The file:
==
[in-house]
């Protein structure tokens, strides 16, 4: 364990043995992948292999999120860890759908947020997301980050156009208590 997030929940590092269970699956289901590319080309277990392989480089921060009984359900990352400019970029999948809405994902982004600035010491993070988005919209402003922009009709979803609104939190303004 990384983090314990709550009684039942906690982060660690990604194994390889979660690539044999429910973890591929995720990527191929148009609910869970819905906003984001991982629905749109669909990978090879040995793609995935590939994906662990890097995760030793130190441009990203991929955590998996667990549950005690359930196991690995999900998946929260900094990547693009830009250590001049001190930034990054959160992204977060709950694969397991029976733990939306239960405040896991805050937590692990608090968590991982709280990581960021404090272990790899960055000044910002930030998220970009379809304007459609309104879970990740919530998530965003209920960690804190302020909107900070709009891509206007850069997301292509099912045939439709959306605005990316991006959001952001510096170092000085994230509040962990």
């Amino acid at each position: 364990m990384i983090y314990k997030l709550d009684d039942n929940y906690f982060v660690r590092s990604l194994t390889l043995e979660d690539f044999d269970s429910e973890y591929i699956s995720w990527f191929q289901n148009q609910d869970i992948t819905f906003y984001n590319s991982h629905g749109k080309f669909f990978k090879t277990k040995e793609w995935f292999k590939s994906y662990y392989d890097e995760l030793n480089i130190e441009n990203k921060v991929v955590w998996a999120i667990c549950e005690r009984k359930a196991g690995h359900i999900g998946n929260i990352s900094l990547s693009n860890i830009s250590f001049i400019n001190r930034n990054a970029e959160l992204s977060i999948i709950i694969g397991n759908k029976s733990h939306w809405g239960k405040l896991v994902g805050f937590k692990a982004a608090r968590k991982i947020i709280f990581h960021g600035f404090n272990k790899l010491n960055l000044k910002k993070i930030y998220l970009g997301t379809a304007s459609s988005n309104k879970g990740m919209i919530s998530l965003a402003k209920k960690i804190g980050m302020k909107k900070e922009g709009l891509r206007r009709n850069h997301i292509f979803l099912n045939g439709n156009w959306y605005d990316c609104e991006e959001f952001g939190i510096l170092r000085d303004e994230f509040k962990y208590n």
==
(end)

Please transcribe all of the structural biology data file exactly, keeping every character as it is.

[in-house]
């Protein structure tokens, strides 16, 4: 364990043995992948292999999120860890759908947020997301980050156009208590 997030929940590092269970699956289901590319080309277990392989480089921060009984359900990352400019970029999948809405994902982004600035010491993070988005919209402003922009009709979803609104939190303004 990384983090314990709550009684039942906690982060660690990604194994390889979660690539044999429910973890591929995720990527191929148009609910869970819905906003984001991982629905749109669909990978090879040995793609995935590939994906662990890097995760030793130190441009990203991929955590998996667990549950005690359930196991690995999900998946929260900094990547693009830009250590001049001190930034990054959160992204977060709950694969397991029976733990939306239960405040896991805050937590692990608090968590991982709280990581960021404090272990790899960055000044910002930030998220970009379809304007459609309104879970990740919530998530965003209920960690804190302020909107900070709009891509206007850069997301292509099912045939439709959306605005990316991006959001952001510096170092000085994230509040962990």
């Amino acid at each position: 364990m990384i983090y314990k997030l709550d009684d039942n929940y906690f982060v660690r590092s990604l194994t390889l043995e979660d690539f044999d269970s429910e973890y591929i699956s995720w990527f191929q289901n148009q609910d869970i992948t819905f906003y984001n590319s991982h629905g749109k080309f669909f990978k090879t277990k040995e793609w995935f292999k590939s994906y662990y392989d890097e995760l030793n480089i130190e441009n990203k921060v991929v955590w998996a999120i667990c549950e005690r009984k359930a196991g690995h359900i999900g998946n929260i990352s900094l990547s693009n860890i830009s250590f001049i400019n001190r930034n990054a970029e959160l992204s977060i999948i709950i694969g397991n759908k029976s733990h939306w809405g239960k405040l896991v994902g805050f937590k692990a982004a608090r968590k991982i947020i709280f990581h960021g600035f404090n272990k790899l010491n960055l000044k910002k993070i930030y998220l970009g997301t379809a304007s459609s988005n309104k879970g990740m919209i919530s998530l965003a402003k209920k960690i804190g980050m302020k909107k900070e922009g709009l891509r206007r009709n850069h997301i292509f979803l099912n045939g439709n156009w959306y605005d990316c609104e991006e959001f952001g939190i510096l170092r000085d303004e994230f509040k962990y208590n």